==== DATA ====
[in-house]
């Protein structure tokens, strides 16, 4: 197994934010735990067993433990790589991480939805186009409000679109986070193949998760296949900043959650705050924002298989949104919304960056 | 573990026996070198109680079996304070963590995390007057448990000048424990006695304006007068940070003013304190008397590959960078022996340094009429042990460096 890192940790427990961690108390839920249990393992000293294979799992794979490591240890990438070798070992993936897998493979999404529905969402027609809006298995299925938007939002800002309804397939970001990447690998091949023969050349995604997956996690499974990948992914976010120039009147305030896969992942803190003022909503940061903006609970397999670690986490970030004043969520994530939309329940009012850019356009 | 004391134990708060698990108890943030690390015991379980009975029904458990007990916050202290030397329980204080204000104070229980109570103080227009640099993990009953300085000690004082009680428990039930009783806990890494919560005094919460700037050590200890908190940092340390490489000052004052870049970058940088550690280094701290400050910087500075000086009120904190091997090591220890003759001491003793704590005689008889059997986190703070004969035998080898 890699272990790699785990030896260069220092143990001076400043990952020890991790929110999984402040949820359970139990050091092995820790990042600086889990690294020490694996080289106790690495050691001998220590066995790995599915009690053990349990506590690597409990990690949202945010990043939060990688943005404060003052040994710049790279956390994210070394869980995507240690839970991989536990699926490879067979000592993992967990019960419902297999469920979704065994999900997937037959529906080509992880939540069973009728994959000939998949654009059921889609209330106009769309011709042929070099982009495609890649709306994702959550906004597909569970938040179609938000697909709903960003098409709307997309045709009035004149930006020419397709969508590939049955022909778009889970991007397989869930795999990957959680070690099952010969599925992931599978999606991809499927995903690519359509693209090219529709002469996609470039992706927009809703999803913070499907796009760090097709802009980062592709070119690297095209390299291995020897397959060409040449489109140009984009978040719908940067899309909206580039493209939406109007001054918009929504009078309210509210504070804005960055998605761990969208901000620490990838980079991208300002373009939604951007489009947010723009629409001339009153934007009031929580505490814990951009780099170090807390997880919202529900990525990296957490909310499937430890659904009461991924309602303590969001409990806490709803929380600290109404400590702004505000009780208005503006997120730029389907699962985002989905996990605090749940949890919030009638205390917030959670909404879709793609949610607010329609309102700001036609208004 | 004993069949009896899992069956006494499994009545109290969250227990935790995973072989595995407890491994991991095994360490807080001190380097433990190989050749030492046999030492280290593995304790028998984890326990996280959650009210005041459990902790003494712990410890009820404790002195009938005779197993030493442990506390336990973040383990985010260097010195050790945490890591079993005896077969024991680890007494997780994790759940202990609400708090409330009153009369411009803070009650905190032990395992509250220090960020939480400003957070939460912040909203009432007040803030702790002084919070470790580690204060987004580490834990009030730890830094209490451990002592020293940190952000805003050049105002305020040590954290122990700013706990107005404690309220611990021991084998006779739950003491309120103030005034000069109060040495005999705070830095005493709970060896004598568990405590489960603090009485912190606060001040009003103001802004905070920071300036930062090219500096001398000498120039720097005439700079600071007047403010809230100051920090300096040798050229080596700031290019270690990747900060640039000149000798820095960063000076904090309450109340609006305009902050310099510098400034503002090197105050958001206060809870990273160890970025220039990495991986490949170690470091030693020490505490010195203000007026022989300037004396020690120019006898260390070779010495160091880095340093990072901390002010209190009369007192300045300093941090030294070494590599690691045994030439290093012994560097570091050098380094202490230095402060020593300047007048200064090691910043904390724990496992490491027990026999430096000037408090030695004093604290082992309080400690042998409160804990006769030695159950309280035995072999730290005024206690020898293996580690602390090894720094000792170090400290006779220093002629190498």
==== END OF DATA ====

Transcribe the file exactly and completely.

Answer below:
[in-house]
């Protein structure tokens, strides 16, 4: 197994934010735990067993433990790589991480939805186009409000679109986070193949998760296949900043959650705050924002298989949104919304960056 | 573990026996070198109680079996304070963590995390007057448990000048424990006695304006007068940070003013304190008397590959960078022996340094009429042990460096 890192940790427990961690108390839920249990393992000293294979799992794979490591240890990438070798070992993936897998493979999404529905969402027609809006298995299925938007939002800002309804397939970001990447690998091949023969050349995604997956996690499974990948992914976010120039009147305030896969992942803190003022909503940061903006609970397999670690986490970030004043969520994530939309329940009012850019356009 | 004391134990708060698990108890943030690390015991379980009975029904458990007990916050202290030397329980204080204000104070229980109570103080227009640099993990009953300085000690004082009680428990039930009783806990890494919560005094919460700037050590200890908190940092340390490489000052004052870049970058940088550690280094701290400050910087500075000086009120904190091997090591220890003759001491003793704590005689008889059997986190703070004969035998080898 890699272990790699785990030896260069220092143990001076400043990952020890991790929110999984402040949820359970139990050091092995820790990042600086889990690294020490694996080289106790690495050691001998220590066995790995599915009690053990349990506590690597409990990690949202945010990043939060990688943005404060003052040994710049790279956390994210070394869980995507240690839970991989536990699926490879067979000592993992967990019960419902297999469920979704065994999900997937037959529906080509992880939540069973009728994959000939998949654009059921889609209330106009769309011709042929070099982009495609890649709306994702959550906004597909569970938040179609938000697909709903960003098409709307997309045709009035004149930006020419397709969508590939049955022909778009889970991007397989869930795999990957959680070690099952010969599925992931599978999606991809499927995903690519359509693209090219529709002469996609470039992706927009809703999803913070499907796009760090097709802009980062592709070119690297095209390299291995020897397959060409040449489109140009984009978040719908940067899309909206580039493209939406109007001054918009929504009078309210509210504070804005960055998605761990969208901000620490990838980079991208300002373009939604951007489009947010723009629409001339009153934007009031929580505490814990951009780099170090807390997880919202529900990525990296957490909310499937430890659904009461991924309602303590969001409990806490709803929380600290109404400590702004505000009780208005503006997120730029389907699962985002989905996990605090749940949890919030009638205390917030959670909404879709793609949610607010329609309102700001036609208004 | 004993069949009896899992069956006494499994009545109290969250227990935790995973072989595995407890491994991991095994360490807080001190380097433990190989050749030492046999030492280290593995304790028998984890326990996280959650009210005041459990902790003494712990410890009820404790002195009938005779197993030493442990506390336990973040383990985010260097010195050790945490890591079993005896077969024991680890007494997780994790759940202990609400708090409330009153009369411009803070009650905190032990395992509250220090960020939480400003957070939460912040909203009432007040803030702790002084919070470790580690204060987004580490834990009030730890830094209490451990002592020293940190952000805003050049105002305020040590954290122990700013706990107005404690309220611990021991084998006779739950003491309120103030005034000069109060040495005999705070830095005493709970060896004598568990405590489960603090009485912190606060001040009003103001802004905070920071300036930062090219500096001398000498120039720097005439700079600071007047403010809230100051920090300096040798050229080596700031290019270690990747900060640039000149000798820095960063000076904090309450109340609006305009902050310099510098400034503002090197105050958001206060809870990273160890970025220039990495991986490949170690470091030693020490505490010195203000007026022989300037004396020690120019006898260390070779010495160091880095340093990072901390002010209190009369007192300045300093941090030294070494590599690691045994030439290093012994560097570091050098380094202490230095402060020593300047007048200064090691910043904390724990496992490491027990026999430096000037408090030695004093604290082992309080400690042998409160804990006769030695159950309280035995072999730290005024206690020898293996580690602390090894720094000792170090400290006779220093002629190498």